But what I'm getting is that some idiot nuerologist prescribed me the "enteric" time-released version of the generic Tegretol that I have to take for epilepsy that I acquired from a 1994 brain injury. He thought he was doing me some sort of favor by giving me pills that I'd only have to take twice a day instead of 3 times. 

Well, it was a g*ddamn bloody mess, cause the husks of those enteric pills to stick to the inside of my ostomy like barnacles and I didn't realize what was going on till I'd taken a whole month's worth of them. I had a hard knot of the damn things in there that kept blocking my efforts to insert the draining catheter inside of me, and for the next two years I had to spend hours every day just navigating the it past them as they slowly worked themselves out attached to the openings on its side.

I should have sued him but I didn't 'cause I thought he was a nice guy. But then, fully aware of the trouble I was still having with that, as well as the drowsiness those pills cause and the general inability to focus and countless partial seizures I have every single day in spite of the meds (that cause spasms on my right side and disorientation but not unconsciousness,) he refused to sign a wavier that would have relased me from jury duty. The bastard. (I learned years later he'd been sued by a couple of his nurses for sexual harrassment, but I digress...)

My colorectal surgeon, the late Dr. Victor Fazio (who, in 1981, had directed the emergency surgery on Pope John Paul II after he'd been shot, via high resolution fiber optics from Paris to Rome) wrote my neurologist a blistering letter that NO person with a colostomy or ileostomy, not just one with a k-pouch, should ever be given that sort of time released medication because of their propensity to block up ostomies or leave the body without releasing the full dose. Please have another talk with your doctor and stress that to him.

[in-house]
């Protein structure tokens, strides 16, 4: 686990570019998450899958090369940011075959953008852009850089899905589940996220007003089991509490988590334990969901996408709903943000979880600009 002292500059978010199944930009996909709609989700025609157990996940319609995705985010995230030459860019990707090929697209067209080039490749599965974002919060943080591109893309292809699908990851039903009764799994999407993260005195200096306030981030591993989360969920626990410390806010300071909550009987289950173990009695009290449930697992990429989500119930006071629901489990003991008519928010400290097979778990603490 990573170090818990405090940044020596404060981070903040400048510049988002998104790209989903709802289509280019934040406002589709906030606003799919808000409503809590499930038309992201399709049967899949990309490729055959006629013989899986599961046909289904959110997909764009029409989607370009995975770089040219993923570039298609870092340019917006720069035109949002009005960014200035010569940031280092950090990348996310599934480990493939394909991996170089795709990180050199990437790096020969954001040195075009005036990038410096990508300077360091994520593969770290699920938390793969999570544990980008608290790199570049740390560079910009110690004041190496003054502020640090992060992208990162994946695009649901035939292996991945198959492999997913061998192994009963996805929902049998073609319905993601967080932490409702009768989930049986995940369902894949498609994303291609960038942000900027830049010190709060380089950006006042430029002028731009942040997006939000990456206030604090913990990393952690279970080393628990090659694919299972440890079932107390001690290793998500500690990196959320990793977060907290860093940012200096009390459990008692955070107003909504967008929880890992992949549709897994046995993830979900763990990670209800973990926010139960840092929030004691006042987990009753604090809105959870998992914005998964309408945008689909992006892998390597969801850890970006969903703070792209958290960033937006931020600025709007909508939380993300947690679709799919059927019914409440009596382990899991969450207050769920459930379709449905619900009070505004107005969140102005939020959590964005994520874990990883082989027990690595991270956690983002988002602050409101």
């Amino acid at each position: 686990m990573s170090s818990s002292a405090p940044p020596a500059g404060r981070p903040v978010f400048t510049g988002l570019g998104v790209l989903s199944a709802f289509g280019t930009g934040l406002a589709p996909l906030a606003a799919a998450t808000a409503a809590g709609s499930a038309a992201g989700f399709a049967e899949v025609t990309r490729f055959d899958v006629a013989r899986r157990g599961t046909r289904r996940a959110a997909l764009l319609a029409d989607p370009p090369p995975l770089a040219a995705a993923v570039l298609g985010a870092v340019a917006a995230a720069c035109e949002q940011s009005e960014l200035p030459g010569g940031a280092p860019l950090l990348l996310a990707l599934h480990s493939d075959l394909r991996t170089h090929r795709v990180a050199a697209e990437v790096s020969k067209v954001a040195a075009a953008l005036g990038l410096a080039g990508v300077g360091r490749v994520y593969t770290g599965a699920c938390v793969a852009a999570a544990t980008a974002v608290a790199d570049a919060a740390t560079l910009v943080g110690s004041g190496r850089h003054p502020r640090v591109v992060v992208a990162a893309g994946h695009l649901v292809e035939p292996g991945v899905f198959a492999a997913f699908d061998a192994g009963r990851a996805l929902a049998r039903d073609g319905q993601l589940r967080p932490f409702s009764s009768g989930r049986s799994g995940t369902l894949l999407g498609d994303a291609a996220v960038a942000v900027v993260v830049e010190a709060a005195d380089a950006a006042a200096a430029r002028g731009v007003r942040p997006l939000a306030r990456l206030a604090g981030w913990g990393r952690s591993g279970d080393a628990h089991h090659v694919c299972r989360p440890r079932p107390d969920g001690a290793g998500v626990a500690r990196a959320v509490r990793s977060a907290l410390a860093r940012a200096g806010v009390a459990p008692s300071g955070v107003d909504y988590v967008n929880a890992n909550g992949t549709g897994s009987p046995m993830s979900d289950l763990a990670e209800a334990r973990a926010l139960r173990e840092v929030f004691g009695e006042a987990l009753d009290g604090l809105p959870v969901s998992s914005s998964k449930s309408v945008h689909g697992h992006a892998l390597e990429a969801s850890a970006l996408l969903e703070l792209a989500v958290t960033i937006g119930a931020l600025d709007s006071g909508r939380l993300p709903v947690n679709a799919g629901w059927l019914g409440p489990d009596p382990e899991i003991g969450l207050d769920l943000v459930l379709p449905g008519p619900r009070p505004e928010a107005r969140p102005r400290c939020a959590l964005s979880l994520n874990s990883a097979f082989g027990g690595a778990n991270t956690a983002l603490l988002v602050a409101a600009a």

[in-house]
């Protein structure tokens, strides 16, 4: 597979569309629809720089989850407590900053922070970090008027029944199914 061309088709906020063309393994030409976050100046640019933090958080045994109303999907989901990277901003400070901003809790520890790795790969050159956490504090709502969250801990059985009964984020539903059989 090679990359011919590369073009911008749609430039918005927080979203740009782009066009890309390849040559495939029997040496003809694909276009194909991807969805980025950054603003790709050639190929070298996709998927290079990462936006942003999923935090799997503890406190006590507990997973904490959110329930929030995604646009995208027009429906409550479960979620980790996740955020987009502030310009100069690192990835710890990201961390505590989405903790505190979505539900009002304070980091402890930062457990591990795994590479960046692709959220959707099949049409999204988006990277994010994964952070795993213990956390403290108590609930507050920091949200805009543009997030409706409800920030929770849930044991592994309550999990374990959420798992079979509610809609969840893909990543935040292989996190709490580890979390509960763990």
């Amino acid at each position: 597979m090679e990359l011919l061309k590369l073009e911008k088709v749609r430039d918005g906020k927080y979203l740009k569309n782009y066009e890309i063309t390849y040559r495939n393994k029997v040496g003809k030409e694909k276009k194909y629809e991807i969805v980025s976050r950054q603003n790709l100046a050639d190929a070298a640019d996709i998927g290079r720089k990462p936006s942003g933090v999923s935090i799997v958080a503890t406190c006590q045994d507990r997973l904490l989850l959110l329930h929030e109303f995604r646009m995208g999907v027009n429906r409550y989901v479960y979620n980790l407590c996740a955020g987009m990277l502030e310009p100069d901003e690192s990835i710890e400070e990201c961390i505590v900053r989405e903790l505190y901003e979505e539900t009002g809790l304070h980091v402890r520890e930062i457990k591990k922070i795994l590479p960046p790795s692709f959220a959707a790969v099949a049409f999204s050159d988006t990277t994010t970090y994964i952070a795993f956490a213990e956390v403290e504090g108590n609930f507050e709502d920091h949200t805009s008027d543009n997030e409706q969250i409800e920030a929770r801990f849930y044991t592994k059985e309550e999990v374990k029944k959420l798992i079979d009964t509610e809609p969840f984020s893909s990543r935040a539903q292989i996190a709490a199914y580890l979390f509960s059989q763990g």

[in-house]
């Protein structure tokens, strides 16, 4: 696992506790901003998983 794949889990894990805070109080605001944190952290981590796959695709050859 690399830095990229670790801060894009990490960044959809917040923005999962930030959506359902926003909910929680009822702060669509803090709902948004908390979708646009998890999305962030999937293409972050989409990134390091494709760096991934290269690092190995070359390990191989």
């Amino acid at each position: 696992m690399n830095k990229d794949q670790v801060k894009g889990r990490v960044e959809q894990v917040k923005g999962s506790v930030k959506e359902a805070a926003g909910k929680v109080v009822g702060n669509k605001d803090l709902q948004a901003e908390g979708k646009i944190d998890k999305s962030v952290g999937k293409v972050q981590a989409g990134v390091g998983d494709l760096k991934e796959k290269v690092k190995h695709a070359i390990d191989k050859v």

Reply by justme1956, on Sun Feb 23, 2020 9:23 pm
w30bob wrote:

Hi Adele,

  What determines the "release" is more about the medication's packaging (uncoated, coated tab, gel cap or capsule), than the med itself. Where it releases also determines the amount of systemic effects it has on your body......so it really depends on what part of your body you want the med to act on and how bad the med would be if it were allowed to act on your whole body. I'd suggest you talk with your Doc and find out specifically where he's targeting with each med and how does he know it's being released in that area. I have taken meds that came out whole and "un-released". I decided to "help" release the meds earlier by biting the tabs in half before swallowing, or cracking the capsule with my teeth before swallowing. I'm not recommending you do that until you better understand what the impact on your body would be if they released too early.  You need to be careful because some meds you absolutely do not want releasing in your stomach and being spread thru your whole bloodstream and body. Most meds can be compounded in different release packaging, but some cannot due to patent protections. For those that cannot, you can follow my example (if recommended by your Doc).  Speeding up the release is much easier than trying to delay it.